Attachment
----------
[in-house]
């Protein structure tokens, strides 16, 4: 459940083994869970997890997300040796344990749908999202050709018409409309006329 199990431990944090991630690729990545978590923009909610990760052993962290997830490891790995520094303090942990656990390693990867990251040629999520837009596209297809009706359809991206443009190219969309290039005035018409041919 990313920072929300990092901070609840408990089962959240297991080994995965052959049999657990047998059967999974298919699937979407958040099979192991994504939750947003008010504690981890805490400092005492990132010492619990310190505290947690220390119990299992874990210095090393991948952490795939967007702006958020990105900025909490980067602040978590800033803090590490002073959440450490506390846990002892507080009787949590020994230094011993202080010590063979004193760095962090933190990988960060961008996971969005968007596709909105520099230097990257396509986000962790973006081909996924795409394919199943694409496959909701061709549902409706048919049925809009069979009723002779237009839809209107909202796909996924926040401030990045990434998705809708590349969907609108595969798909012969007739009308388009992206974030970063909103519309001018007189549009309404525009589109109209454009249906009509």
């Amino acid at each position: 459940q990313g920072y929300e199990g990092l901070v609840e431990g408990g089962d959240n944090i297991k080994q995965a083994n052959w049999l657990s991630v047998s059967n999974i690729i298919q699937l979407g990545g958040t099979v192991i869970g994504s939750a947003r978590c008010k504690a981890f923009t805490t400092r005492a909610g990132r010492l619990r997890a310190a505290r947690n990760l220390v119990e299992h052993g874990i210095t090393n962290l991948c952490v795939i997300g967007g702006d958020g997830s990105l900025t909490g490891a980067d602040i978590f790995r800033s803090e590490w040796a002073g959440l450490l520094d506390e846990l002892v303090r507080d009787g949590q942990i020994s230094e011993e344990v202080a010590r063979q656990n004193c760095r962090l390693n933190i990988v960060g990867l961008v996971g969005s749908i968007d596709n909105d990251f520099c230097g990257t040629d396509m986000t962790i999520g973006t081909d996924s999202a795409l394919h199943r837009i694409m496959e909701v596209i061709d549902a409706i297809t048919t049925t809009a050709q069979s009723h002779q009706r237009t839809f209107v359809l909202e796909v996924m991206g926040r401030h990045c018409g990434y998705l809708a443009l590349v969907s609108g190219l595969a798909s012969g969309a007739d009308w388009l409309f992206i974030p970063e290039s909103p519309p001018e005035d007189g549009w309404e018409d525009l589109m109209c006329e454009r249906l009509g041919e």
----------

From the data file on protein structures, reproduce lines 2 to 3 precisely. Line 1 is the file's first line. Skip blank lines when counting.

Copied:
């Protein structure tokens, strides 16, 4: 459940083994869970997890997300040796344990749908999202050709018409409309006329 199990431990944090991630690729990545978590923009909610990760052993962290997830490891790995520094303090942990656990390693990867990251040629999520837009596209297809009706359809991206443009190219969309290039005035018409041919 990313920072929300990092901070609840408990089962959240297991080994995965052959049999657990047998059967999974298919699937979407958040099979192991994504939750947003008010504690981890805490400092005492990132010492619990310190505290947690220390119990299992874990210095090393991948952490795939967007702006958020990105900025909490980067602040978590800033803090590490002073959440450490506390846990002892507080009787949590020994230094011993202080010590063979004193760095962090933190990988960060961008996971969005968007596709909105520099230097990257396509986000962790973006081909996924795409394919199943694409496959909701061709549902409706048919049925809009069979009723002779237009839809209107909202796909996924926040401030990045990434998705809708590349969907609108595969798909012969007739009308388009992206974030970063909103519309001018007189549009309404525009589109109209454009249906009509």
């Amino acid at each position: 459940q990313g920072y929300e199990g990092l901070v609840e431990g408990g089962d959240n944090i297991k080994q995965a083994n052959w049999l657990s991630v047998s059967n999974i690729i298919q699937l979407g990545g958040t099979v192991i869970g994504s939750a947003r978590c008010k504690a981890f923009t805490t400092r005492a909610g990132r010492l619990r997890a310190a505290r947690n990760l220390v119990e299992h052993g874990i210095t090393n962290l991948c952490v795939i997300g967007g702006d958020g997830s990105l900025t909490g490891a980067d602040i978590f790995r800033s803090e590490w040796a002073g959440l450490l520094d506390e846990l002892v303090r507080d009787g949590q942990i020994s230094e011993e344990v202080a010590r063979q656990n004193c760095r962090l390693n933190i990988v960060g990867l961008v996971g969005s749908i968007d596709n909105d990251f520099c230097g990257t040629d396509m986000t962790i999520g973006t081909d996924s999202a795409l394919h199943r837009i694409m496959e909701v596209i061709d549902a409706i297809t048919t049925t809009a050709q069979s009723h002779q009706r237009t839809f209107v359809l909202e796909v996924m991206g926040r401030h990045c018409g990434y998705l809708a443009l590349v969907s609108g190219l595969a798909s012969g969309a007739d009308w388009l409309f992206i974030p970063e290039s909103p519309p001018e005035d007189g549009w309404e018409d525009l589109m109209c006329e454009r249906l009509g041919e």